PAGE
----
After being outside in the summer heat, Jamie Roberts, a teacher at Ladonia Elementary School in Russell County, was excited when she won the drawing to drive a tractor during the Ag in the Classroom Summer Institute. She was even more excited when she realized the tractor had air conditioning. Though the ride was bumpy, Roberts said she couldn’t wait to share the experience with her kids. That is exactly what organizers had in mind when they invited 75 kindergarten through third-grade teachers from throughout Alabama to attend the three-day conference, said Alabama Farmers Federation Women’s Director Ashley Davis. “Agriculture is important to everyone, but especially our young people who are the leaders of tomorrow,” Davis said. “Decades ago, most everyone lived on a farm or was only one generation removed from farm life. Things are different today, and students need to know where their food, clothing and shelter come from. Ag in the Classroom helps teachers take that message to them at a young age in a very positive way.”The Federation provided a gift of $275,000 to fund the institute through 2004. Future AITC funding will come from the new Farming Feeds Alabama license tag.The teachers made four farm visits during the conference. For some it was their first visit to a farm. “I have never been around a farm before, and today is my first time,” said Audrey Johnson of Hatton Elementary in Lawrence County. “I have so much to go back and tell my kids. This is all amazing to me. I didn’t realize how much time and energy goes into farming. It is sad that so many kids miss out like I did. I am just now starting to learn.” Five teachers, including Roberts, drove tractors during their stop at Ronnie Holladay’s farm in Lowndes County. While Richard Holladay, Ronnie’s son, told one group about cattle, Ronnie was giving other teachers a lesson on cotton. He gave each a bag of cotton seeds, which the teachers said they could not wait to plant for their kids. He also put signs in front of cotton plants at different stages of growth.”It was fascinating to see what cotton is like at the start and then at the end, and also to hear everything a bale of cotton makes,” said Debra Perkins, a teacher at Wetumpka Elementary in Elmore County. “This made me appreciate agriculture more, and I want to help my students learn the importance of agriculture.”The teachers also toured a catfish farm, a greenhouse operation and the state’s largest pecan orchard. The teachers said the tours were invaluable.”This has been the best experience I have ever had at a workshop,” said Sandra Watson of Susie E. Allen Elementary School in Russell County. “This has been so hands on. I feel like I am going to a new, science magnet school.” In addition to the farm visits, the teachers attended workshops where they received curriculum information and project ideas to facilitate the incorporation of agriculture into daily lesson plans. “This workshop has been amazing,” said Misty Searcy, a teacher at Robinson Springs in Elmore County. “I can’t believe the amount we have covered in this short time.”For more information about AITC, contact Ashley Davis (email@example.com) at 1-800-392-5705, ext. 3280.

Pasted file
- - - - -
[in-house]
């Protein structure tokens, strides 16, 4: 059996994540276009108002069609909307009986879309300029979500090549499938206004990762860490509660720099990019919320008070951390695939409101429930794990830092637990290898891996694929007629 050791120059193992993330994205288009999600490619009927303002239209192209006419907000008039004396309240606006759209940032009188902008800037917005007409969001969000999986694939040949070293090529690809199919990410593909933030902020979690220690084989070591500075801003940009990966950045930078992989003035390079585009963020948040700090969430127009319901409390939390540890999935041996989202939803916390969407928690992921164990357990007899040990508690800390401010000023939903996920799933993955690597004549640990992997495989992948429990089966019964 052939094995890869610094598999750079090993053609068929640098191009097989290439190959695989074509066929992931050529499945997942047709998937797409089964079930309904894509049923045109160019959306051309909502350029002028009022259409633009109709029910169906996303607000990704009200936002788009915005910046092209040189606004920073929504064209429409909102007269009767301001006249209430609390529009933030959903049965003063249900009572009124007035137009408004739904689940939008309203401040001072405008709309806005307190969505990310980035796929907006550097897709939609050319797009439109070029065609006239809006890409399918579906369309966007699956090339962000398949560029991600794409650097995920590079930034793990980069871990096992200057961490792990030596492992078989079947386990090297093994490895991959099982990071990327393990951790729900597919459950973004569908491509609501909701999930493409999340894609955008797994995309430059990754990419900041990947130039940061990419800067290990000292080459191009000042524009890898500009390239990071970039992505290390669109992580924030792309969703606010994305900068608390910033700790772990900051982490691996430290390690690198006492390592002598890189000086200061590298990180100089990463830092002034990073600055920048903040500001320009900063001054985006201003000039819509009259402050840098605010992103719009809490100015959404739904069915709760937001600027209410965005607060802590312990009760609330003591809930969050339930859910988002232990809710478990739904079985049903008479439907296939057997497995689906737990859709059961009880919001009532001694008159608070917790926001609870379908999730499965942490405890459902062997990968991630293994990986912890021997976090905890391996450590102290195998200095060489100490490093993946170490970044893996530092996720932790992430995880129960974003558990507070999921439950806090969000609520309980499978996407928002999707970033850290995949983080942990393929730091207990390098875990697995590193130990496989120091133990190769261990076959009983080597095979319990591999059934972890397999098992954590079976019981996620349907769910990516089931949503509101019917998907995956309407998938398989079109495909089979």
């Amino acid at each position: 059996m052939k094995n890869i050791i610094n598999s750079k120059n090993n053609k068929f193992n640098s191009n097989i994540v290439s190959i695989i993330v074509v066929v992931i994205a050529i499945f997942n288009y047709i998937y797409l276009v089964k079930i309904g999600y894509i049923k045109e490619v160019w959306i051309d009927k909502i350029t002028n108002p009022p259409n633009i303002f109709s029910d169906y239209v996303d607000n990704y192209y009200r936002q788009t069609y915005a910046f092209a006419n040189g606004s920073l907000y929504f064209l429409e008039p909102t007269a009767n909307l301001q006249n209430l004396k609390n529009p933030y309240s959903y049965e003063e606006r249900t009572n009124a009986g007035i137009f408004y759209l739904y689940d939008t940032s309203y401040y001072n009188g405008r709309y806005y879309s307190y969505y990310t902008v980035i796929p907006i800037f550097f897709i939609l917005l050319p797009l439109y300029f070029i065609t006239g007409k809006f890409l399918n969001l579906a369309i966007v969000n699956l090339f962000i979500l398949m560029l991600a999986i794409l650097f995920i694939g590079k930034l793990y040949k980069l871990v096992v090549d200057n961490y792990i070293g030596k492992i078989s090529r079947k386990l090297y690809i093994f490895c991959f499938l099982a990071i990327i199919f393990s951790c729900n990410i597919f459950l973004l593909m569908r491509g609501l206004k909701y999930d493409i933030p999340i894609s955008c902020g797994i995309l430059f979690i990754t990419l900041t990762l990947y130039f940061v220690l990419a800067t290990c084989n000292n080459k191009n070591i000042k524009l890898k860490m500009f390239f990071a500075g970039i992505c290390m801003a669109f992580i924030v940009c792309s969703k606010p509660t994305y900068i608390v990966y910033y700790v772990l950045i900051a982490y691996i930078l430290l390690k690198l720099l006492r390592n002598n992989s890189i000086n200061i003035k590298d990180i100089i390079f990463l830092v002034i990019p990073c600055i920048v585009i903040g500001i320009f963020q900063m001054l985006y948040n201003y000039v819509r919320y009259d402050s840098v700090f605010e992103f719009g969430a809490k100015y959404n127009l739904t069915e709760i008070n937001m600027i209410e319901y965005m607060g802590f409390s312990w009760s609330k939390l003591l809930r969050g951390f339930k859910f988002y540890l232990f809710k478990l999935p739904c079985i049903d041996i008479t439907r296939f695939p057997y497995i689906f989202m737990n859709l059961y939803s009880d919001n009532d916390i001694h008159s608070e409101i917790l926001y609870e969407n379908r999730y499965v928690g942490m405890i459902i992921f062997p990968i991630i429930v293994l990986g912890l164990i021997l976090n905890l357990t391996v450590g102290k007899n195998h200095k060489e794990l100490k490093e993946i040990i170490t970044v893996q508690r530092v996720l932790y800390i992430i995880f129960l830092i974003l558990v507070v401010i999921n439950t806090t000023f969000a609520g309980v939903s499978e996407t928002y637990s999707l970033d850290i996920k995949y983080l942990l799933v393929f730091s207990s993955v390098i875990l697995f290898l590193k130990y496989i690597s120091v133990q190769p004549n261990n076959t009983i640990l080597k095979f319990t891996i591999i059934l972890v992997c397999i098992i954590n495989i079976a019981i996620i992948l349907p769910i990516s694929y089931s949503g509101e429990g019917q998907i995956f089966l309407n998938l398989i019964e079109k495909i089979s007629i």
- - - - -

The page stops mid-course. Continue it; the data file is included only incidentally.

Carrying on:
Teachers Plow New Ground At Summer Institute